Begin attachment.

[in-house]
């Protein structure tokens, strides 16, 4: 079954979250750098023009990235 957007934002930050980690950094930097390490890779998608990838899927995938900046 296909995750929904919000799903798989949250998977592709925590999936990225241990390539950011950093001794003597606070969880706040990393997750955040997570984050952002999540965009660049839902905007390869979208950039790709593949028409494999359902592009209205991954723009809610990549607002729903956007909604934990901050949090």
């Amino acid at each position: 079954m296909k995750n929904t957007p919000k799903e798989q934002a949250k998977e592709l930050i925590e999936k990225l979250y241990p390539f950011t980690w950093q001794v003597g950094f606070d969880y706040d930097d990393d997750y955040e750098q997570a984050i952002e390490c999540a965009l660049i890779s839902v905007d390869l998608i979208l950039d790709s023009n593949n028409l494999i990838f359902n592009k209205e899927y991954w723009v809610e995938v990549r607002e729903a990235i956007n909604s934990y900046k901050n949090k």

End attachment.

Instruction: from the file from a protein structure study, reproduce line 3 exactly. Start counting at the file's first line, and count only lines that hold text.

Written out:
């Amino acid at each position: 079954m296909k995750n929904t957007p919000k799903e798989q934002a949250k998977e592709l930050i925590e999936k990225l979250y241990p390539f950011t980690w950093q001794v003597g950094f606070d969880y706040d930097d990393d997750y955040e750098q997570a984050i952002e390490c999540a965009l660049i890779s839902v905007d390869l998608i979208l950039d790709s023009n593949n028409l494999i990838f359902n592009k209205e899927y991954w723009v809610e995938v990549r607002e729903a990235i956007n909604s934990y900046k901050n949090k």